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#80586 - 04/29/02 04:46 PM Dryer/Range grounding  
pauluk  Offline
Joined: Aug 2001
Posts: 7,520
Norfolk, England
I was browsing some U.S. wiring sites and saw a note on one that the 2002 NEC now prohibits the frame of a range or dryer being grounded to the neutral.

Can't find the site again now, but is this the case? Do all new dryer/range hook-ups now have to be 4 wire?

2017 / 2014 NEC & Related Books and Study Guides

#80587 - 04/29/02 05:04 PM Re: Dryer/Range grounding  
AndrusT  Offline
Joined: Mar 2002
Posts: 22
yup. Changed about a yr ago for us in MI.

#80588 - 04/29/02 05:24 PM Re: Dryer/Range grounding  
Gwz  Offline
Joined: Apr 2002
Posts: 197
Read 1999 NEC 250-140.

Read 1996 NEC 250-60.

#80589 - 04/29/02 05:30 PM Re: Dryer/Range grounding  
pauluk  Offline
Joined: Aug 2001
Posts: 7,520
Norfolk, England
Thanks. The grounding of a range/dryer to the neutral is probably the only aspect of American wiring that has struck me as odd and that I dislike.

1999 NEC 250-140, 1996 NEC 250-60. Anyone care to quote these for me please as I don't have copies?

#80590 - 04/29/02 07:11 PM Re: Dryer/Range grounding  
sparky  Offline
Joined: Oct 2000
Posts: 5,311
this is from the 2002 .......
latest, greatest...)

250.140 Frames of Ranges and Clothes Dryers.
This section shall apply to existing branch-circuit installations only. New branch-circuit installations shall comply with 250.134 and 250.138. Frames of electric ranges, wall-mounted ovens, counter-mounted cooking units, clothes dryers, and outlet or junction boxes that are part of the circuit for these appliances shall be grounded in the manner specified by 250.134 or 250.138; or, except for mobile homes and recreational vehicles, shall be permitted to be grounded to the grounded circuit conductor if all the following conditions are met.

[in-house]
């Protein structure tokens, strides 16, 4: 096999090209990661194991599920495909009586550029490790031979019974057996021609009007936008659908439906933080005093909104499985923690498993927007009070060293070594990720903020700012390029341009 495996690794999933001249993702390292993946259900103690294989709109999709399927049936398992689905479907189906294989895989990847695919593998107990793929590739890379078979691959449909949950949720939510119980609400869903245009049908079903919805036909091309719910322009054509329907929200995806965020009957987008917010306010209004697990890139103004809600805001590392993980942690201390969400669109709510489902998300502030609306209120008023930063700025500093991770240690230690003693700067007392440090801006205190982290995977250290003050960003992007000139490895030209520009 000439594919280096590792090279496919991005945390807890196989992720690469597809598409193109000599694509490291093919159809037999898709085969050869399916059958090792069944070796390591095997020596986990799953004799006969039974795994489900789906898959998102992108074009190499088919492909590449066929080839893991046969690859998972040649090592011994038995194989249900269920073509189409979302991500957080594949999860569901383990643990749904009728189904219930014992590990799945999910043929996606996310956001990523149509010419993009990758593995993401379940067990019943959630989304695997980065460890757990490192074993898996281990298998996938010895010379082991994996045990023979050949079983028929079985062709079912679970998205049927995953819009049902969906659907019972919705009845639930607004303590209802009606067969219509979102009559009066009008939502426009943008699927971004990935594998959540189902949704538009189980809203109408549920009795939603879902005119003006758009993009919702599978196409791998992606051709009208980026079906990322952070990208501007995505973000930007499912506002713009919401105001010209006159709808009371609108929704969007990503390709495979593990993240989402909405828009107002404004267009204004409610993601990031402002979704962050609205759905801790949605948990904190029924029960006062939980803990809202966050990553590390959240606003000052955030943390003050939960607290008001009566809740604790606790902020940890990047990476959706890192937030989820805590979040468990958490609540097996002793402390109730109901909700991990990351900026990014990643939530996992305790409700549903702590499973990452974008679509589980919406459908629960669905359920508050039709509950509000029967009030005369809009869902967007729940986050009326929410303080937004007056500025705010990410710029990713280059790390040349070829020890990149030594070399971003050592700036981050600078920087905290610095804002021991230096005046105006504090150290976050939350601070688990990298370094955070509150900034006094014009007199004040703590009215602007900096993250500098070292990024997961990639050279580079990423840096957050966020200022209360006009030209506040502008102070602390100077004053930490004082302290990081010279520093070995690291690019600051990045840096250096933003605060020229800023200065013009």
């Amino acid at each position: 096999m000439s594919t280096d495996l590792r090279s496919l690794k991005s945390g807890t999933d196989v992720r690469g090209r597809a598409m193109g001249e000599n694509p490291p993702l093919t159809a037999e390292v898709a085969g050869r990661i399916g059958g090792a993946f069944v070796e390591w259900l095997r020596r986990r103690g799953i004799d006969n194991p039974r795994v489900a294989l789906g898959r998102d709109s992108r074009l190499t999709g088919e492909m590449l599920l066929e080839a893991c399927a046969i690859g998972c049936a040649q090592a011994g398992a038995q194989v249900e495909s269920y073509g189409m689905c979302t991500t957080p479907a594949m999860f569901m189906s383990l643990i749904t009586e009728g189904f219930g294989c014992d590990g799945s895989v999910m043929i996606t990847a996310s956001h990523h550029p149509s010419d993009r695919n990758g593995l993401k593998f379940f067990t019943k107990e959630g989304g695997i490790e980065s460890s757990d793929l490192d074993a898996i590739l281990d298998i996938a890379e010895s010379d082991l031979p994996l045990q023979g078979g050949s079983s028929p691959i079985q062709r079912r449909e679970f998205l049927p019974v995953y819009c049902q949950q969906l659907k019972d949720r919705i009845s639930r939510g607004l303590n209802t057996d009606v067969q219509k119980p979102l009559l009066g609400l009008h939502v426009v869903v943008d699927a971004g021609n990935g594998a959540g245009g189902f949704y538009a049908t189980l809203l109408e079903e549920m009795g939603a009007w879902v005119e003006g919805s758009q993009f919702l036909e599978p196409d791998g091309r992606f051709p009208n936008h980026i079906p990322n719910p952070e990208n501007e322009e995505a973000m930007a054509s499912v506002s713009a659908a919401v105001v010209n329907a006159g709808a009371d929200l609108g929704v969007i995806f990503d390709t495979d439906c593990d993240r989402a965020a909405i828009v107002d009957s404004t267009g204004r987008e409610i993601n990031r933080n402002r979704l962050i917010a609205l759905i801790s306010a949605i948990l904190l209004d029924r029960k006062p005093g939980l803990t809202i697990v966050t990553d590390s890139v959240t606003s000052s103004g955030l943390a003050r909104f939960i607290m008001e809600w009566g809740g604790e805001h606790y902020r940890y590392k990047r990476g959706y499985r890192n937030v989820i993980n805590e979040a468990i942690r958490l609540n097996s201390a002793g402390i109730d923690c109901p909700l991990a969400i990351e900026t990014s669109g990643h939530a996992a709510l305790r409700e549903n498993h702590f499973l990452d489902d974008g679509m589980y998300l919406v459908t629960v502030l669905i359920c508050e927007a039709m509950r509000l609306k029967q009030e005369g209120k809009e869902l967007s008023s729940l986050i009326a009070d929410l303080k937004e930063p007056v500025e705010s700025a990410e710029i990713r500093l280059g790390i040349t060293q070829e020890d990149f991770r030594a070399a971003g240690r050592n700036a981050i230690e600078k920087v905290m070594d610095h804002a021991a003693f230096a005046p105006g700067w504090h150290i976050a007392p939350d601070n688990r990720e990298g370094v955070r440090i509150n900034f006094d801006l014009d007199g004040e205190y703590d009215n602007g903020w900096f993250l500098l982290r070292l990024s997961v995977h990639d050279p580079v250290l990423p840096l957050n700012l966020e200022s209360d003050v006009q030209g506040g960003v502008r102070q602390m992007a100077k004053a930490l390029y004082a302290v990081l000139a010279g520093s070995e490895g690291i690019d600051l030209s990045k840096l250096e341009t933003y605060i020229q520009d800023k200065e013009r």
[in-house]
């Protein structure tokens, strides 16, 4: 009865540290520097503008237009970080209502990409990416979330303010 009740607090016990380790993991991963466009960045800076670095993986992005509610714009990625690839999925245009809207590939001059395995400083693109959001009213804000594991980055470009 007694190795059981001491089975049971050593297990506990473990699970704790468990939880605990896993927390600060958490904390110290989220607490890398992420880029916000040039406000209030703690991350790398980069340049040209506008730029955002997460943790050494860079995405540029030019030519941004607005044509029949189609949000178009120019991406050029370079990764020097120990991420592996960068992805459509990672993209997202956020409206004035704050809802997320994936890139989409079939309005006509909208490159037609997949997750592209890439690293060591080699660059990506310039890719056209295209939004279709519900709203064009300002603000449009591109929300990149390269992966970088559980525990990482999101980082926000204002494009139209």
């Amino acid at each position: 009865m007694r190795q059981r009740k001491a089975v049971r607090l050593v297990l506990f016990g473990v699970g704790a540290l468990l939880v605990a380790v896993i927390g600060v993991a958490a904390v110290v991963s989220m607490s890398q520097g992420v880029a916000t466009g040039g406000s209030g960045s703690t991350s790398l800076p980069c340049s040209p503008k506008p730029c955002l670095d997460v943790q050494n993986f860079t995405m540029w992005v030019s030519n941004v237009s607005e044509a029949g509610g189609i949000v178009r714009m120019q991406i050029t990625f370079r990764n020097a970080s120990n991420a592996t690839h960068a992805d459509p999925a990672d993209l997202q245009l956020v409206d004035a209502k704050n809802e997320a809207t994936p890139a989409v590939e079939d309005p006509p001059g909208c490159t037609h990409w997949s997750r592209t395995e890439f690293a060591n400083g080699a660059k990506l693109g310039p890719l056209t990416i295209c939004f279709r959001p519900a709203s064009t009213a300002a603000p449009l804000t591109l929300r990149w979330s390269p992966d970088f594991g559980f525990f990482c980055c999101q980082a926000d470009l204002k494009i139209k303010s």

(1) The supply circuit is 120/240-volt, single-phase, 3-wire; or 208Y/120-volt derived from a 3-phase, 4-wire, wye-connected system.
(2) The grounded conductor is not smaller than 10 AWG copper or 8 AWG aluminum.
(3) The grounded conductor is insulated, or the grounded conductor is uninsulated and part of a Type SE service-entrance cable and the branch circuit originates at the service equipment.
(4) Grounding contacts of receptacles furnished as part of the equipment are bonded to the equipment.

this is the 'commentary' after it..
[Linked Image]

Section 250.140(4) applies only to existing branch circuits supplying the appliances specified in this section. The grounded conductor (neutral) is no longer allowed to be used for grounding the metal non–current-carrying parts of the appliances listed in 250.140. Branch circuits installed for new appliance installations are required to provide an equipment grounding conductor for grounding the non-current-carrying parts.
Caution should be exercised to ensure that new appliances connected to an existing branch circuit are properly grounded. An older appliance connected to a new branch circuit must have its 3-wire cord and plug replaced with a 4-conductor cord, with one of those conductors being an equipment grounding conductor. The bonding jumper between the neutral and the frame of the appliance must be removed. If a new appliance is connected to an existing branch circuit without an equipment grounding conductor, where the neutral conductor was previously used for grounding the appliance, a bonding jumper must be installed at the appliance terminal to connect the frame to the neutral.